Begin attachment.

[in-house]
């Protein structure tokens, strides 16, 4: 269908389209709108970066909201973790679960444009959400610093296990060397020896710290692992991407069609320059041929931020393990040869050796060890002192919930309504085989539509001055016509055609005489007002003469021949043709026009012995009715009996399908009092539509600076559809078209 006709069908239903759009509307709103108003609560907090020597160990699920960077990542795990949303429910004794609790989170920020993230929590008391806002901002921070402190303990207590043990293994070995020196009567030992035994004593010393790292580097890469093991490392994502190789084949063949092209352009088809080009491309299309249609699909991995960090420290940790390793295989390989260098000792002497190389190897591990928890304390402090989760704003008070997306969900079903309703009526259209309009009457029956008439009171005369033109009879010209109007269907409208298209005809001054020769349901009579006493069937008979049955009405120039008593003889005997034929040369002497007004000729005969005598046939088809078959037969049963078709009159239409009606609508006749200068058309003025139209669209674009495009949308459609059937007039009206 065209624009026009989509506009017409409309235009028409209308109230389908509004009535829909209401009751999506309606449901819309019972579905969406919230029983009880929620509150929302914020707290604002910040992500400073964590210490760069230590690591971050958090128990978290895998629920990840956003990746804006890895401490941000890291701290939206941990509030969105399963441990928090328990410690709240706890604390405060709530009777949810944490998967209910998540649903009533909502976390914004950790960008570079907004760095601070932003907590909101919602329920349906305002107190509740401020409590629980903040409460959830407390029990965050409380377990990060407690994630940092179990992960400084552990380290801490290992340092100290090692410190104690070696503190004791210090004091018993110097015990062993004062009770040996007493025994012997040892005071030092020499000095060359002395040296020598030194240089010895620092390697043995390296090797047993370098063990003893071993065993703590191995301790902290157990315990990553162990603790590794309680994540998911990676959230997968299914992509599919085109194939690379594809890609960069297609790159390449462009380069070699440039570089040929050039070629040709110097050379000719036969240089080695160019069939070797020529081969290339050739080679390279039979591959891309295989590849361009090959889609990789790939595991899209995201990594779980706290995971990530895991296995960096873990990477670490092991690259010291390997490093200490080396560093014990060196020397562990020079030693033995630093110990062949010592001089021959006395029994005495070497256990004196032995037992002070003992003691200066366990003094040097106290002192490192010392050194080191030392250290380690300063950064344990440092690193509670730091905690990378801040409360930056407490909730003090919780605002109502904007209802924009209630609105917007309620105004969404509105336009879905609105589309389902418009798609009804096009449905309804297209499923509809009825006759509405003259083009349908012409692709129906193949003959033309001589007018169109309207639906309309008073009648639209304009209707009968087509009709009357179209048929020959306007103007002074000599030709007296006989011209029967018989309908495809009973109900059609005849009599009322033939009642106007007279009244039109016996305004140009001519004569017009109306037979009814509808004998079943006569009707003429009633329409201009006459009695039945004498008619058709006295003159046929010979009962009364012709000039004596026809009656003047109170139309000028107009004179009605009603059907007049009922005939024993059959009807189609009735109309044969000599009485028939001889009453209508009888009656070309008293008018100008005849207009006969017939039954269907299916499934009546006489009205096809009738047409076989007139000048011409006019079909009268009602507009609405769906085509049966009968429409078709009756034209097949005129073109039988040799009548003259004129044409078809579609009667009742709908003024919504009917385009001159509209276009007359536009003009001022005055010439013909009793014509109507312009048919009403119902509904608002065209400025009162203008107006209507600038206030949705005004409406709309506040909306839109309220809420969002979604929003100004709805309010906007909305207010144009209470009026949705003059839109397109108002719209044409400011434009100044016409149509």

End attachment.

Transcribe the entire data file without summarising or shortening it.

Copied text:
[in-house]
């Protein structure tokens, strides 16, 4: 269908389209709108970066909201973790679960444009959400610093296990060397020896710290692992991407069609320059041929931020393990040869050796060890002192919930309504085989539509001055016509055609005489007002003469021949043709026009012995009715009996399908009092539509600076559809078209 006709069908239903759009509307709103108003609560907090020597160990699920960077990542795990949303429910004794609790989170920020993230929590008391806002901002921070402190303990207590043990293994070995020196009567030992035994004593010393790292580097890469093991490392994502190789084949063949092209352009088809080009491309299309249609699909991995960090420290940790390793295989390989260098000792002497190389190897591990928890304390402090989760704003008070997306969900079903309703009526259209309009009457029956008439009171005369033109009879010209109007269907409208298209005809001054020769349901009579006493069937008979049955009405120039008593003889005997034929040369002497007004000729005969005598046939088809078959037969049963078709009159239409009606609508006749200068058309003025139209669209674009495009949308459609059937007039009206 065209624009026009989509506009017409409309235009028409209308109230389908509004009535829909209401009751999506309606449901819309019972579905969406919230029983009880929620509150929302914020707290604002910040992500400073964590210490760069230590690591971050958090128990978290895998629920990840956003990746804006890895401490941000890291701290939206941990509030969105399963441990928090328990410690709240706890604390405060709530009777949810944490998967209910998540649903009533909502976390914004950790960008570079907004760095601070932003907590909101919602329920349906305002107190509740401020409590629980903040409460959830407390029990965050409380377990990060407690994630940092179990992960400084552990380290801490290992340092100290090692410190104690070696503190004791210090004091018993110097015990062993004062009770040996007493025994012997040892005071030092020499000095060359002395040296020598030194240089010895620092390697043995390296090797047993370098063990003893071993065993703590191995301790902290157990315990990553162990603790590794309680994540998911990676959230997968299914992509599919085109194939690379594809890609960069297609790159390449462009380069070699440039570089040929050039070629040709110097050379000719036969240089080695160019069939070797020529081969290339050739080679390279039979591959891309295989590849361009090959889609990789790939595991899209995201990594779980706290995971990530895991296995960096873990990477670490092991690259010291390997490093200490080396560093014990060196020397562990020079030693033995630093110990062949010592001089021959006395029994005495070497256990004196032995037992002070003992003691200066366990003094040097106290002192490192010392050194080191030392250290380690300063950064344990440092690193509670730091905690990378801040409360930056407490909730003090919780605002109502904007209802924009209630609105917007309620105004969404509105336009879905609105589309389902418009798609009804096009449905309804297209499923509809009825006759509405003259083009349908012409692709129906193949003959033309001589007018169109309207639906309309008073009648639209304009209707009968087509009709009357179209048929020959306007103007002074000599030709007296006989011209029967018989309908495809009973109900059609005849009599009322033939009642106007007279009244039109016996305004140009001519004569017009109306037979009814509808004998079943006569009707003429009633329409201009006459009695039945004498008619058709006295003159046929010979009962009364012709000039004596026809009656003047109170139309000028107009004179009605009603059907007049009922005939024993059959009807189609009735109309044969000599009485028939001889009453209508009888009656070309008293008018100008005849207009006969017939039954269907299916499934009546006489009205096809009738047409076989007139000048011409006019079909009268009602507009609405769906085509049966009968429409078709009756034209097949005129073109039988040799009548003259004129044409078809579609009667009742709908003024919504009917385009001159509209276009007359536009003009001022005055010439013909009793014509109507312009048919009403119902509904608002065209400025009162203008107006209507600038206030949705005004409406709309506040909306839109309220809420969002979604929003100004709805309010906007909305207010144009209470009026949705003059839109397109108002719209044409400011434009100044016409149509």